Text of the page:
Salad days

This summer fast-food chains are 'freshening up' their menus to offer casual-dining experience - but is going green for everyone?

Salad sexy? In recent weeks, nary a fast-food chain has been able to resist vamping up the normally nondescript lettuce leaf.

Arby’s, Pizza Pizza, McDonald’s, Burger King and Subway have all launched versions of the entrée salad this spring hoping to reach the increasingly health-conscious palate of the North American consumer. For most, the strategy is to lure more female customers, who are less likely to sit down to a burger and fries.

But is a greener image the right fit for all the chains? And should the fickle consumer, known to love-and-leave diet trends as fast as you can say brussels sprout, be the impetus for change?

Toronto-based McDonald’s Canada has launched a new saladplus line in direct response to consumer demand, according to VP marketing Lisa Laykish, who adds that the company will ‘continue to support all its menu items.’

McDonald’s hopes adding four new salads to its menu of Big Mac and fries will keep its traditional consumer happy while attracting a previously elusive market: women.

The print ads, created by Cossette in Toronto, feature young, multicultural women sporting trendy fitted Ts with catch phrases such as ‘Loved by some, wanted by plenty’ and ‘It’s not easy being perfect’ holding one of the four salads.

In the TV ads, these women amble through downtown streets, Stepometer (a gadget that counts your steps) clipped to the hip. It’s a decidedly healthy look for the world’s number one fast food chain. One they hope will appeal to the mom who regularly visits McDonald’s with her kids and only buys a drink.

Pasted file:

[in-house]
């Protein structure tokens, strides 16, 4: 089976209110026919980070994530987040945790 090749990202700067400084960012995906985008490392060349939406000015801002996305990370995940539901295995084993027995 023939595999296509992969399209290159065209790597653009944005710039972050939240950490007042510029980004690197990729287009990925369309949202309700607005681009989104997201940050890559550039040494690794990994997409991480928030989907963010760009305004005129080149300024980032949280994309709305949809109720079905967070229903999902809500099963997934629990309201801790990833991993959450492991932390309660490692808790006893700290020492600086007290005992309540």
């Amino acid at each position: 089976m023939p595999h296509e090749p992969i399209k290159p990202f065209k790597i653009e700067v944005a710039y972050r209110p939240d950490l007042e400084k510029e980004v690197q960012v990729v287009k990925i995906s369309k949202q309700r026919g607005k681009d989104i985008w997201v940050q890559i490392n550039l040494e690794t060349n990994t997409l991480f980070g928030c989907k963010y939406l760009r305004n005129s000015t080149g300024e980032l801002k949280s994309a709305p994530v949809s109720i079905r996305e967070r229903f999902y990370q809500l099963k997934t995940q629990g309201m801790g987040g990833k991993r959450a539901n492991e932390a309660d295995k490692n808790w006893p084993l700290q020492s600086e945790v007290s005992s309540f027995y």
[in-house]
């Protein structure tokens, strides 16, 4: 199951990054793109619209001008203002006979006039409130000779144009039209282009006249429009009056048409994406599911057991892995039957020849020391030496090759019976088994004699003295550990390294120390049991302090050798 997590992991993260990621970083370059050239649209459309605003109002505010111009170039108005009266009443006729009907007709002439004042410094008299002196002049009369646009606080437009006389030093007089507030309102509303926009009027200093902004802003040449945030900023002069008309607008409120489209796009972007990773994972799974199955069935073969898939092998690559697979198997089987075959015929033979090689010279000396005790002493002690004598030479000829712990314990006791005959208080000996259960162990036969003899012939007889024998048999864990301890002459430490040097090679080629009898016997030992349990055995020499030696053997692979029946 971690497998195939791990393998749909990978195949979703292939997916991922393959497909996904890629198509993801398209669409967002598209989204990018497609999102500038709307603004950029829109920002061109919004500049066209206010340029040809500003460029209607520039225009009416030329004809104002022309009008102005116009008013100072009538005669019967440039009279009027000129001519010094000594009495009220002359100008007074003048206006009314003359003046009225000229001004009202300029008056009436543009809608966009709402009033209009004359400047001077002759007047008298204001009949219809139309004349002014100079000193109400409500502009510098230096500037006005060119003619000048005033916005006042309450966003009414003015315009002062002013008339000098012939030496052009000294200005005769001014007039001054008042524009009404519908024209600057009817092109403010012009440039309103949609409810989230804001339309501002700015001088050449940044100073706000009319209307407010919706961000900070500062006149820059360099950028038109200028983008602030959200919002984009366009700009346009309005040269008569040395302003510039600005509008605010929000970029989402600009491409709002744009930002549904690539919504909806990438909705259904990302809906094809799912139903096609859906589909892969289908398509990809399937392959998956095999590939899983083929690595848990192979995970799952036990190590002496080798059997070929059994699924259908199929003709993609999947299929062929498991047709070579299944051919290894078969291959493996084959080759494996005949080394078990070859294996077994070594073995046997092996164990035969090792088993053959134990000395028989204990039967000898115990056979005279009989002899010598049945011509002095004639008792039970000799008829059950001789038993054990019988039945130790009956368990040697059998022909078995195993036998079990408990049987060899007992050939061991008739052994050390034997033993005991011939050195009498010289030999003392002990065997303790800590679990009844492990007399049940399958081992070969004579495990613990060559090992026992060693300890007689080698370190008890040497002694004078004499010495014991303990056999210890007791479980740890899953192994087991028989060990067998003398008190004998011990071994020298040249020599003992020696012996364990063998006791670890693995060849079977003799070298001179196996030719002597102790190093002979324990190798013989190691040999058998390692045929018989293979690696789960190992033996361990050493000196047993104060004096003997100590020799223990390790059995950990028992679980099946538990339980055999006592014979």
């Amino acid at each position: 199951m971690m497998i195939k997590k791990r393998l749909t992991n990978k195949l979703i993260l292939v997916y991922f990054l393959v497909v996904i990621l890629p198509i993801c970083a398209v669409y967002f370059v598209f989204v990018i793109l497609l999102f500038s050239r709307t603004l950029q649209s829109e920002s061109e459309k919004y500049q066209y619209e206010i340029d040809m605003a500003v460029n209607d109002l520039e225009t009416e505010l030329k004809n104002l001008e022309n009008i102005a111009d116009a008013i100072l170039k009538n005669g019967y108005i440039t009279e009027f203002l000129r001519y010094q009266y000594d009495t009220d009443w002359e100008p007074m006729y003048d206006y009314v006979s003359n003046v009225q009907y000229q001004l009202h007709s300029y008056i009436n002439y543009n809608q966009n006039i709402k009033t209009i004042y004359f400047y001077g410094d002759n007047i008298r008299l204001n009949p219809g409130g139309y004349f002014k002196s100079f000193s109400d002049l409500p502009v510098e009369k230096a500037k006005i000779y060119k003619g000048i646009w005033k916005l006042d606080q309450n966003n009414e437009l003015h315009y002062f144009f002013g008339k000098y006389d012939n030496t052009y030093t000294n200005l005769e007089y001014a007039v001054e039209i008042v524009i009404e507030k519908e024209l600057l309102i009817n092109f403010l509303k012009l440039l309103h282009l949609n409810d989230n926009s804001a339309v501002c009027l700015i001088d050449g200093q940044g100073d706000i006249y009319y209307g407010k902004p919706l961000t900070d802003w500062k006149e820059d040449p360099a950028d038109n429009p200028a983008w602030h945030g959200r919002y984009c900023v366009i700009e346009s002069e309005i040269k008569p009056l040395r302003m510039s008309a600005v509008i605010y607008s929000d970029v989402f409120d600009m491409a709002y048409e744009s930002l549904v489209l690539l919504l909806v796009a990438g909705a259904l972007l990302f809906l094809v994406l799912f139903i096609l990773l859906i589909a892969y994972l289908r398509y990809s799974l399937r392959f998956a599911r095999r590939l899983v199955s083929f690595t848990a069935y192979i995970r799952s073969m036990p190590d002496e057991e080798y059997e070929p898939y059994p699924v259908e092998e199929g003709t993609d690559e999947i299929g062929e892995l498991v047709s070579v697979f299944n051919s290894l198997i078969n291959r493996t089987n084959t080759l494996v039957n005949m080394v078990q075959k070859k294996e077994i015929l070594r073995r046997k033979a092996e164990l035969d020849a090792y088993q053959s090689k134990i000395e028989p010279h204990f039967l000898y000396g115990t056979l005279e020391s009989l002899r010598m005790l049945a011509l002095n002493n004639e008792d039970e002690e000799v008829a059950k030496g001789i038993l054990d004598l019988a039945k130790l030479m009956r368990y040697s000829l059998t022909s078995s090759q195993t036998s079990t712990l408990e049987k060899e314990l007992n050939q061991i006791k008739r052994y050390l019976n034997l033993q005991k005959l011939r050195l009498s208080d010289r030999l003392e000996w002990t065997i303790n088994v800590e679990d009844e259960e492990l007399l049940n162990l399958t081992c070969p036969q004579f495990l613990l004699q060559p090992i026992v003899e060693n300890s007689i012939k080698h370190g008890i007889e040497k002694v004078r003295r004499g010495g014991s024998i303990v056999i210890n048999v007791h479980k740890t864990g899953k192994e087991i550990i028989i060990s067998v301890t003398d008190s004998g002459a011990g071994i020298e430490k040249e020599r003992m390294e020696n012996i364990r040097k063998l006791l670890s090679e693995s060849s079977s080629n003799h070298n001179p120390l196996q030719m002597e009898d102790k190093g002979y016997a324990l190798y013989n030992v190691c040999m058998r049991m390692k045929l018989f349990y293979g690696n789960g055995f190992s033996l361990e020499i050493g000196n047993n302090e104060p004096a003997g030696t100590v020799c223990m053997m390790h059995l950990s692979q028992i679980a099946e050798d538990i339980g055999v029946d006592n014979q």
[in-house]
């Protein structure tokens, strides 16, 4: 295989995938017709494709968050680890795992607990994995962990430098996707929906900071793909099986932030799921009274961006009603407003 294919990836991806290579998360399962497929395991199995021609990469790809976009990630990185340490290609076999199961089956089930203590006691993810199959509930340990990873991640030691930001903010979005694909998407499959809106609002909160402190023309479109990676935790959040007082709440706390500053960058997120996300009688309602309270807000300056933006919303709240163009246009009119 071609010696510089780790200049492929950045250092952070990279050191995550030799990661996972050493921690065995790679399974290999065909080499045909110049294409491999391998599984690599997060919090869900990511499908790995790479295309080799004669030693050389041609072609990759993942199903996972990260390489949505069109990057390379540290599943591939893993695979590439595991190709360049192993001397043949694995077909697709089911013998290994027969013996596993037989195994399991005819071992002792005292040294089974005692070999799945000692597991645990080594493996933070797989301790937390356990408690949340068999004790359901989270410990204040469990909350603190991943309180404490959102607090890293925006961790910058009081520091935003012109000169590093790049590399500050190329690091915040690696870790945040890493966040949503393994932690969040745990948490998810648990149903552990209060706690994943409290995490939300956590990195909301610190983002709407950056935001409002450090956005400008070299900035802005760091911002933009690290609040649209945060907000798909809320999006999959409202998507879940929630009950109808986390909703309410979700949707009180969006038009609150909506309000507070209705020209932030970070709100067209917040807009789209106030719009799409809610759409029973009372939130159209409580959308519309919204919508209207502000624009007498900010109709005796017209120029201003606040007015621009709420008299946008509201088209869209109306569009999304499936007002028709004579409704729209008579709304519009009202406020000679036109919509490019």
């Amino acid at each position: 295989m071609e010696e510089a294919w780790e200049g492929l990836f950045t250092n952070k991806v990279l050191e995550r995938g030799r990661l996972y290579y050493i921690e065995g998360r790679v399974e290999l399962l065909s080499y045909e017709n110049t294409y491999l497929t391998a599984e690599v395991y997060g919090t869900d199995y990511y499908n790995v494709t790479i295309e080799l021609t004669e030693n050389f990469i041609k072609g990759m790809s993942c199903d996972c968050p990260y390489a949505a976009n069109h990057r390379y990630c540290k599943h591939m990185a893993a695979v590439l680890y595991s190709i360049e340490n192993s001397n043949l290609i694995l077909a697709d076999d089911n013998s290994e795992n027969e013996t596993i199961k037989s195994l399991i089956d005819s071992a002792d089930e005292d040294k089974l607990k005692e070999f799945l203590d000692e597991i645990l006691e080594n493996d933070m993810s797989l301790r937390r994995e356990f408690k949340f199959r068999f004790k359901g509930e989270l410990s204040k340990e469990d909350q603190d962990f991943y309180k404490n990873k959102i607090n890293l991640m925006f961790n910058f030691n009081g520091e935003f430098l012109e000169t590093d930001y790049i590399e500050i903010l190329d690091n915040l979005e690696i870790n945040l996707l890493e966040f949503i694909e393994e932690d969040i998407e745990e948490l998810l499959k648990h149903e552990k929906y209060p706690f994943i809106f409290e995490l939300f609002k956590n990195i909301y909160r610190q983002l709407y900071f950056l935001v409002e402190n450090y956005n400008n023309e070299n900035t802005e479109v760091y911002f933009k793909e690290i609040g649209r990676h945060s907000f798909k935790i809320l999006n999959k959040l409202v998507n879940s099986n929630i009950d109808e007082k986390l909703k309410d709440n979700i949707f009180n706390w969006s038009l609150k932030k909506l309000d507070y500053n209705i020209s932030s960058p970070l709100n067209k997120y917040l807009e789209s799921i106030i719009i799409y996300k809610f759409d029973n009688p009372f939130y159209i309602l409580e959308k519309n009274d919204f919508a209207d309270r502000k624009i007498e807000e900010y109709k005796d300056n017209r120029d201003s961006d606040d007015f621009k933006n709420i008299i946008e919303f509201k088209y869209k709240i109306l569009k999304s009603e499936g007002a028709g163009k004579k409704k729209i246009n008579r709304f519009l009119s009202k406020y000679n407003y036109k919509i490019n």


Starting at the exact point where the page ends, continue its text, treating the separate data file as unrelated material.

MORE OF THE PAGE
‘We’re giving mom more choice so that when she walks into McDonald’s with the kids there is something for her,’ says Laykish.

Already launched in the U.S., Canadians will be able to sample Burger King’s three new salads starting June 7. And while Toronto-based Burger King is also hoping to tap into the health-conscious female, its campaign will mainly target the 18-49 demographic looking for more variety with their meal, says Lisa Brenneman, Burger King’s national marketing manager. ‘Based on our research, the number one thing guests want is freshness. Taste was number two.’

But the shifts in menu go beyond consumer demand, says Bruce Philp, president of Toronto-based GWP Brand Engineering. ‘There is some genuine fear in the quick meal business that Atkins and other low-carb diets will do real and lasting damage to their business.’

Pointing to the large aging but young-at-heart population and increased concern about the long-term effects of how we eat, Philp says that the chains have little choice but to make some changes. But he warns restructuring a company’s image is risky.

‘This [salad craze] feels really faddish,’ he says. ‘This trend got hot fairly suddenly and it makes me wonder if it’s really here to stay.’

At least one chain is holding out hope that this trend will have some staying power. Already strong in the delivery market, Pizza Pizza has hinged some of its rebranding as a sit down casual restaurant (quick-casual, in industry speak) to the launch of its line of Gourmet Salads. It’s a move that its research supports and consumers are asking for, says Pat Finelli, VP of marketing.

‘Ten years ago we were heavily male skewed. Now there are more women and families in our restaurants, ‘ he says.

Known for sponsorship of the city’s sports teams, Toronto-based Pizza Pizza wants to continue to attract more women to its stores. To help do that, it used the surprising tactic of teaming up with La Vie en Rose for a recent fashion show that launched the chain’s and the retailer’s new summer lines. Held at Toronto’s St. Lawrence Market, salad ingredients were transformed into fashion accessories like wedding veils and hats.

Other campaign elements include posters on 500 transit shelters, TTC and GO Transit ads, four weeks of radio spots and 4.8 million print drops. The campaign – created in-house – aims to highlight the ‘uniqueness’ of the Strawberry Sensation and Mandarin Chicken salads, says Finelli.